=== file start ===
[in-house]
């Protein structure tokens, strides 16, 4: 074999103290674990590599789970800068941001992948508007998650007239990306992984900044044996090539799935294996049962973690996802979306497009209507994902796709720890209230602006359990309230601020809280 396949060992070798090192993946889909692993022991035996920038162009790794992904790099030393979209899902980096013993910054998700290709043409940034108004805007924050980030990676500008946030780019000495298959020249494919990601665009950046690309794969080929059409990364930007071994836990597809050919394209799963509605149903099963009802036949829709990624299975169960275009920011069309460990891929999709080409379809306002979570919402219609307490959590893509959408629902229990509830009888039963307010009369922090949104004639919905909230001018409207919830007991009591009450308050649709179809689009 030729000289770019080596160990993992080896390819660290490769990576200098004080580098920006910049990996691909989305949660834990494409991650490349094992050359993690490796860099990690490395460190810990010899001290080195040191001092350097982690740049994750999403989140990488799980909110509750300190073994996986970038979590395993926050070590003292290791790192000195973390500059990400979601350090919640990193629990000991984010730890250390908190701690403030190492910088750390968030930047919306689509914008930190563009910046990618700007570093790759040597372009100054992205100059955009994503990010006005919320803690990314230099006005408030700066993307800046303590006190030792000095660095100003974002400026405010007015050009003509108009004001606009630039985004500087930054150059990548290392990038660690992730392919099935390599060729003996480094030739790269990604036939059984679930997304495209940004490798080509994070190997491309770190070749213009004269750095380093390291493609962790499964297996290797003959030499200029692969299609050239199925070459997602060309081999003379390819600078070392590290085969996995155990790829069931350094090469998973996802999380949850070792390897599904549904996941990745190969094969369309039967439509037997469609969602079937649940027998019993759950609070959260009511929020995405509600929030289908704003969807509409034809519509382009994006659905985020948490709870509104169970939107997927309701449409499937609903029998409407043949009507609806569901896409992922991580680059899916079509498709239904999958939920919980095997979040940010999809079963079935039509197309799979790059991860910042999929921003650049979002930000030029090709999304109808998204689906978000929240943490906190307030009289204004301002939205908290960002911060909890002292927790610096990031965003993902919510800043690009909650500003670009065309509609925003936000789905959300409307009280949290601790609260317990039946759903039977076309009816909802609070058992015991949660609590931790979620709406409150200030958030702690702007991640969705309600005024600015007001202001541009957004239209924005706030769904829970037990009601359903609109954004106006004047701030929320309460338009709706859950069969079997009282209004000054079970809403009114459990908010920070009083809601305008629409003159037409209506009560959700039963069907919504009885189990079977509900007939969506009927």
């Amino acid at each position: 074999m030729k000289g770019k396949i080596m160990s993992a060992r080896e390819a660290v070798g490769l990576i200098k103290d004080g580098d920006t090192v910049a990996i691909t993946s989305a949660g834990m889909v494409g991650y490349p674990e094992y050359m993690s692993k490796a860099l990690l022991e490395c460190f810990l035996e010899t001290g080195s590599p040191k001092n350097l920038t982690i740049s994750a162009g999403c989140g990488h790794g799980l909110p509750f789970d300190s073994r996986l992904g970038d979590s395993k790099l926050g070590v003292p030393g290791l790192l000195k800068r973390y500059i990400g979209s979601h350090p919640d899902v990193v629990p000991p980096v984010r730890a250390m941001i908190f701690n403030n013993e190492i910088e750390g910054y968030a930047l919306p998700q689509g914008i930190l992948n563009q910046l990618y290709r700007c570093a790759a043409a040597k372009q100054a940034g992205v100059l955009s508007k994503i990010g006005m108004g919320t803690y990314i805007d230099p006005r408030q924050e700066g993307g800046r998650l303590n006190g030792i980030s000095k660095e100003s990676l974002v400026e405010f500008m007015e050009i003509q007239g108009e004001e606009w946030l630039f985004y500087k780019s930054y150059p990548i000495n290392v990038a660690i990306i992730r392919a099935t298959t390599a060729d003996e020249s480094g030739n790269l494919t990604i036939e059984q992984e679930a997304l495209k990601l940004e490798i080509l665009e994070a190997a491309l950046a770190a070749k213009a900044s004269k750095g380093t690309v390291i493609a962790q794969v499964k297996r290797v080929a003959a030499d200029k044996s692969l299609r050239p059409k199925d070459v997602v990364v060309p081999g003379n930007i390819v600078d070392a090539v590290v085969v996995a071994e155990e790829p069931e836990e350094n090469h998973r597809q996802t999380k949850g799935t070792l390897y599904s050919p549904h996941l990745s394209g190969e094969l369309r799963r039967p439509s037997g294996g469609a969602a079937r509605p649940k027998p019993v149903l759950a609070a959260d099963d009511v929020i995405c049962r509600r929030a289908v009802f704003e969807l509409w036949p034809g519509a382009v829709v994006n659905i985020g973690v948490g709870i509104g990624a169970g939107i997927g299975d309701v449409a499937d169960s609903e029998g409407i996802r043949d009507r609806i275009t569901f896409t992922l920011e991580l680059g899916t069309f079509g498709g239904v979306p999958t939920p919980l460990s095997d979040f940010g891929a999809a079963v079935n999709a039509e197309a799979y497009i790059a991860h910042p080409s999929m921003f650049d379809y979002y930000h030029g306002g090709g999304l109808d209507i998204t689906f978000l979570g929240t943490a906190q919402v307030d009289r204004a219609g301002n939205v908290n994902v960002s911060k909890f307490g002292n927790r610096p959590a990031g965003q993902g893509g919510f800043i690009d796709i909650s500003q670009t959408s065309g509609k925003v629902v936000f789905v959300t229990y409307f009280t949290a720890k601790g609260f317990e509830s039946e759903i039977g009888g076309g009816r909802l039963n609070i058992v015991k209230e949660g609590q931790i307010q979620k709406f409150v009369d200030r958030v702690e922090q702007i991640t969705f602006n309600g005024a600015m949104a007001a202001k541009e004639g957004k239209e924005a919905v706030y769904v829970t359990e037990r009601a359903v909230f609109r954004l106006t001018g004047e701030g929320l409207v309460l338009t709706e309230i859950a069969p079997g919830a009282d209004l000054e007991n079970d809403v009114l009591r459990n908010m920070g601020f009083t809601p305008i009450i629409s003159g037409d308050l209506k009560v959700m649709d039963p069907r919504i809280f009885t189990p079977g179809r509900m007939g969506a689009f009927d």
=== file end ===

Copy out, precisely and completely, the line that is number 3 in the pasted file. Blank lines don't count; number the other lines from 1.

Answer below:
């Amino acid at each position: 074999m030729k000289g770019k396949i080596m160990s993992a060992r080896e390819a660290v070798g490769l990576i200098k103290d004080g580098d920006t090192v910049a990996i691909t993946s989305a949660g834990m889909v494409g991650y490349p674990e094992y050359m993690s692993k490796a860099l990690l022991e490395c460190f810990l035996e010899t001290g080195s590599p040191k001092n350097l920038t982690i740049s994750a162009g999403c989140g990488h790794g799980l909110p509750f789970d300190s073994r996986l992904g970038d979590s395993k790099l926050g070590v003292p030393g290791l790192l000195k800068r973390y500059i990400g979209s979601h350090p919640d899902v990193v629990p000991p980096v984010r730890a250390m941001i908190f701690n403030n013993e190492i910088e750390g910054y968030a930047l919306p998700q689509g914008i930190l992948n563009q910046l990618y290709r700007c570093a790759a043409a040597k372009q100054a940034g992205v100059l955009s508007k994503i990010g006005m108004g919320t803690y990314i805007d230099p006005r408030q924050e700066g993307g800046r998650l303590n006190g030792i980030s000095k660095e100003s990676l974002v400026e405010f500008m007015e050009i003509q007239g108009e004001e606009w946030l630039f985004y500087k780019s930054y150059p990548i000495n290392v990038a660690i990306i992730r392919a099935t298959t390599a060729d003996e020249s480094g030739n790269l494919t990604i036939e059984q992984e679930a997304l495209k990601l940004e490798i080509l665009e994070a190997a491309l950046a770190a070749k213009a900044s004269k750095g380093t690309v390291i493609a962790q794969v499964k297996r290797v080929a003959a030499d200029k044996s692969l299609r050239p059409k199925d070459v997602v990364v060309p081999g003379n930007i390819v600078d070392a090539v590290v085969v996995a071994e155990e790829p069931e836990e350094n090469h998973r597809q996802t999380k949850g799935t070792l390897y599904s050919p549904h996941l990745s394209g190969e094969l369309r799963r039967p439509s037997g294996g469609a969602a079937r509605p649940k027998p019993v149903l759950a609070a959260d099963d009511v929020i995405c049962r509600r929030a289908v009802f704003e969807l509409w036949p034809g519509a382009v829709v994006n659905i985020g973690v948490g709870i509104g990624a169970g939107i997927g299975d309701v449409a499937d169960s609903e029998g409407i996802r043949d009507r609806i275009t569901f896409t992922l920011e991580l680059g899916t069309f079509g498709g239904v979306p999958t939920p919980l460990s095997d979040f940010g891929a999809a079963v079935n999709a039509e197309a799979y497009i790059a991860h910042p080409s999929m921003f650049d379809y979002y930000h030029g306002g090709g999304l109808d209507i998204t689906f978000l979570g929240t943490a906190q919402v307030d009289r204004a219609g301002n939205v908290n994902v960002s911060k909890f307490g002292n927790r610096p959590a990031g965003q993902g893509g919510f800043i690009d796709i909650s500003q670009t959408s065309g509609k925003v629902v936000f789905v959300t229990y409307f009280t949290a720890k601790g609260f317990e509830s039946e759903i039977g009888g076309g009816r909802l039963n609070i058992v015991k209230e949660g609590q931790i307010q979620k709406f409150v009369d200030r958030v702690e922090q702007i991640t969705f602006n309600g005024a600015m949104a007001a202001k541009e004639g957004k239209e924005a919905v706030y769904v829970t359990e037990r009601a359903v909230f609109r954004l106006t001018g004047e701030g929320l409207v309460l338009t709706e309230i859950a069969p079997g919830a009282d209004l000054e007991n079970d809403v009114l009591r459990n908010m920070g601020f009083t809601p305008i009450i629409s003159g037409d308050l209506k009560v959700m649709d039963p069907r919504i809280f009885t189990p079977g179809r509900m007939g969506a689009f009927d």